As for how TFC come out of this, well that's not good either. Though it can be argued that they are the hapless victims in this situation, and that it was De Ro who caused the whole mess, that would be overlooking the very large part they've played in how things reached this point. The possibility of De Ro training with Celtic was brought to their attention about a month ago and appparently they just did nothing with that. The other option is that TFC did give their permission and are now lying about it, or MLS gave permission on their behalf, wouldn't Celtic check into that sort of thing before letting any player join them in training?

Anyway, a fully stafffed and competent front office could have done a couple of things, either just flat out denied permission to avoid potential for injury to their star player, or, recognising this as a good move that could help De Ro be a better player, and provide good publicity for the team and for the league, as well as help mend the strained relationship with De Ro, they could have actively helped the process, making sure the paperwork was completed and ready to go. If they really don't want to give De Ro his raise, this could have been seen to be a good opportunity to shop him around and get a transfer fee or player in return and move on.

But instead they gave their approval and left it at that, which sadly, is in no way out of character for them. Since before he even signed his initial contract with TFC, De Ro's been unhappy and felt he should have got more. After the September cheque signing incident, Tom Anselmi publicly said that De Ro's contract would be one of the things looked at by the new permanent manager, and this is where TFC's culpability really comes in to play.

Now it's been suggested that it's fine for TFC to have waited this long (over 100 days now since Mo Johnston was fired), that finding the right man was most important, and that there's nothing that couldn't be handled by the interim team in the meantime. Maybe that's right, after all, the release of last year's dead wood was a straight forward process with few causes for argument, and the re-entry draft really didn't offer that much for rebuilding purposes.

But this one pre-existing issue has always loomed large over proceedings. Would TFC keep De Ro happy by giving him the pay raise to DP status, but thus reduce their options for bringing in other players, or would they deny him that, and instead actively seek out trade opportunities? Well for now they won't do either of those, as even when trying to talk himself up Earl Cochrane admits that he "doesn't think making those decisions in a vacuum is the best thing to do."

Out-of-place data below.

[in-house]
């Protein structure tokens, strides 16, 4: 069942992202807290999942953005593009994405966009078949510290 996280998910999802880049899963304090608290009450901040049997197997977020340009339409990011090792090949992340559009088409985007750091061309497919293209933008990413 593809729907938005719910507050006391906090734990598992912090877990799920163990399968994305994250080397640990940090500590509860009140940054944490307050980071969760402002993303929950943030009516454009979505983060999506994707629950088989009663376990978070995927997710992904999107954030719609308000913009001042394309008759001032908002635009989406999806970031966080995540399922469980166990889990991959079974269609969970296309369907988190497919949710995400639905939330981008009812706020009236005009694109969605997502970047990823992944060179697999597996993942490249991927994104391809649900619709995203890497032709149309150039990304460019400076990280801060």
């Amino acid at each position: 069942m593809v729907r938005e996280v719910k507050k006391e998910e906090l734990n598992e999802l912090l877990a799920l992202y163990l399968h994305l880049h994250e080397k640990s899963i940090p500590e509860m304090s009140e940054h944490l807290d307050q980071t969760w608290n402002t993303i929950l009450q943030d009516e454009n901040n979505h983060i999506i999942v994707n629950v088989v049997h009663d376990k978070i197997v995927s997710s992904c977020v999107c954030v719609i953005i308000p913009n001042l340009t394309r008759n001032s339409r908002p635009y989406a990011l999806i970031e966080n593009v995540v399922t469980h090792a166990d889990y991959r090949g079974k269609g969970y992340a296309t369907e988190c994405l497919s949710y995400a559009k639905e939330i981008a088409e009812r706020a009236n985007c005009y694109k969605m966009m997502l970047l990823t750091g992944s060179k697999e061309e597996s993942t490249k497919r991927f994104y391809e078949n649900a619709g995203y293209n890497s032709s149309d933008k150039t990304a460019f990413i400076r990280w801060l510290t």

So for over 3 months now since his very public pushing of his agenda, De Ro has been left twisting in the wind, with no answer as to his future with TFC, so though you may not like the way he's done things, can anyone blame him for wanting to explore opportunites elsewhere?

It's sad that it has come to this, it could and should have worked so well, a bona fide MLS star coming to play for his hometown team should be win-win. De Ro could have been adored by the fans, cashed in on the endorsements, and retired with the team before moving into his post football career with a mountain of local goodwill behind him. Toronto could have built around De Ro, and become a stable successful club, establishing themselves as Canada's team, before Vancouver and Montreal got a chance to take that mantle. Instead it ends with this latest shambolic episode in MLSE's "how not to run a successful football club" handbook.

If it's sad, it's also unsurprising, even when at a successful and well run club at San Jose/Houston De Ro still caused his share of dramas with public complaints about his pay. Her obviously has an ego and pride to match his unquestioned talent and goalscoring ability, and doesn't seem the type to tolerate what he sees as disrespect. TFC, well, whether intentionally or not, and I genuinely believe most of the time it's not intentional, disrespecting people seems to be what they do best, causing frustration to even the most professional of players. The list of players and coaches who have left the club under a cloud, some publicly complaining, others not, is a long one. Those tendencies, thrown together with De Ro's character into the power vacuum that currently exists was in retrospect always a recipe for disaster.